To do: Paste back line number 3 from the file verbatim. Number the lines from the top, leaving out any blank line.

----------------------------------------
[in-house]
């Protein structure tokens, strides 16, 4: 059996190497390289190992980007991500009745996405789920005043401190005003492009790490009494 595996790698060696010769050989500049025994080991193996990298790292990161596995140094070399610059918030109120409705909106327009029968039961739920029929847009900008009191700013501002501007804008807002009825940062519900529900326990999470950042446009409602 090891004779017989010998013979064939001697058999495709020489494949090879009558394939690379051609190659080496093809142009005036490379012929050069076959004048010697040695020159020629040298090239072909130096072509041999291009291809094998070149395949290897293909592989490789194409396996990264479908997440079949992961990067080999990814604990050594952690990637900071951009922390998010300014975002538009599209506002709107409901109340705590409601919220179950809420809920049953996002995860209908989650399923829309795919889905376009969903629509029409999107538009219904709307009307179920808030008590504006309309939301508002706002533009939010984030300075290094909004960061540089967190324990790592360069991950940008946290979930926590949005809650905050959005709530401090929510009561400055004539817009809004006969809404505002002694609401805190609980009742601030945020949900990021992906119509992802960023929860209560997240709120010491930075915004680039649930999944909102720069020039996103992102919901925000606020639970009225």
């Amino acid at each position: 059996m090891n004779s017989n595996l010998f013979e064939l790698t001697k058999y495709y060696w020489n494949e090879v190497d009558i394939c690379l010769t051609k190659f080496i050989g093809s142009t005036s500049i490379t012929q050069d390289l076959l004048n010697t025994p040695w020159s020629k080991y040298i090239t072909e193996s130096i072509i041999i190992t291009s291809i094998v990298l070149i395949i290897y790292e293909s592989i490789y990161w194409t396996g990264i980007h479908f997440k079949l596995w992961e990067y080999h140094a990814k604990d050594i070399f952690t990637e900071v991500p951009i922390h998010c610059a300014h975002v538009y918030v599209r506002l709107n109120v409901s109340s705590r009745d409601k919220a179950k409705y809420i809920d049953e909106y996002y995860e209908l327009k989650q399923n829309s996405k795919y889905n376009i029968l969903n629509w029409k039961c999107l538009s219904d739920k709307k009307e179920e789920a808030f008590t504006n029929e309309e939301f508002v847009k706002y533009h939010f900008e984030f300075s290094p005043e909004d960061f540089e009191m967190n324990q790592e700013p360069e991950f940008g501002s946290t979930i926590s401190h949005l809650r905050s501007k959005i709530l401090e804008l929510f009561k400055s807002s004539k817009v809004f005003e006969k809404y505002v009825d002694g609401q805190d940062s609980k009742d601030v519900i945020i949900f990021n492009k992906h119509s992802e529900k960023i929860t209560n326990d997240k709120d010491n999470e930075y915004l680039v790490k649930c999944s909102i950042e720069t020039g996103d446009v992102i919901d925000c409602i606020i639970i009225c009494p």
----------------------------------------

């Amino acid at each position: 059996m090891n004779s017989n595996l010998f013979e064939l790698t001697k058999y495709y060696w020489n494949e090879v190497d009558i394939c690379l010769t051609k190659f080496i050989g093809s142009t005036s500049i490379t012929q050069d390289l076959l004048n010697t025994p040695w020159s020629k080991y040298i090239t072909e193996s130096i072509i041999i190992t291009s291809i094998v990298l070149i395949i290897y790292e293909s592989i490789y990161w194409t396996g990264i980007h479908f997440k079949l596995w992961e990067y080999h140094a990814k604990d050594i070399f952690t990637e900071v991500p951009i922390h998010c610059a300014h975002v538009y918030v599209r506002l709107n109120v409901s109340s705590r009745d409601k919220a179950k409705y809420i809920d049953e909106y996002y995860e209908l327009k989650q399923n829309s996405k795919y889905n376009i029968l969903n629509w029409k039961c999107l538009s219904d739920k709307k009307e179920e789920a808030f008590t504006n029929e309309e939301f508002v847009k706002y533009h939010f900008e984030f300075s290094p005043e909004d960061f540089e009191m967190n324990q790592e700013p360069e991950f940008g501002s946290t979930i926590s401190h949005l809650r905050s501007k959005i709530l401090e804008l929510f009561k400055s807002s004539k817009v809004f005003e006969k809404y505002v009825d002694g609401q805190d940062s609980k009742d601030v519900i945020i949900f990021n492009k992906h119509s992802e529900k960023i929860t209560n326990d997240k709120d010491n999470e930075y915004l680039v790490k649930c999944s909102i950042e720069t020039g996103d446009v992102i919901d925000c409602i606020i639970i009225c009494p």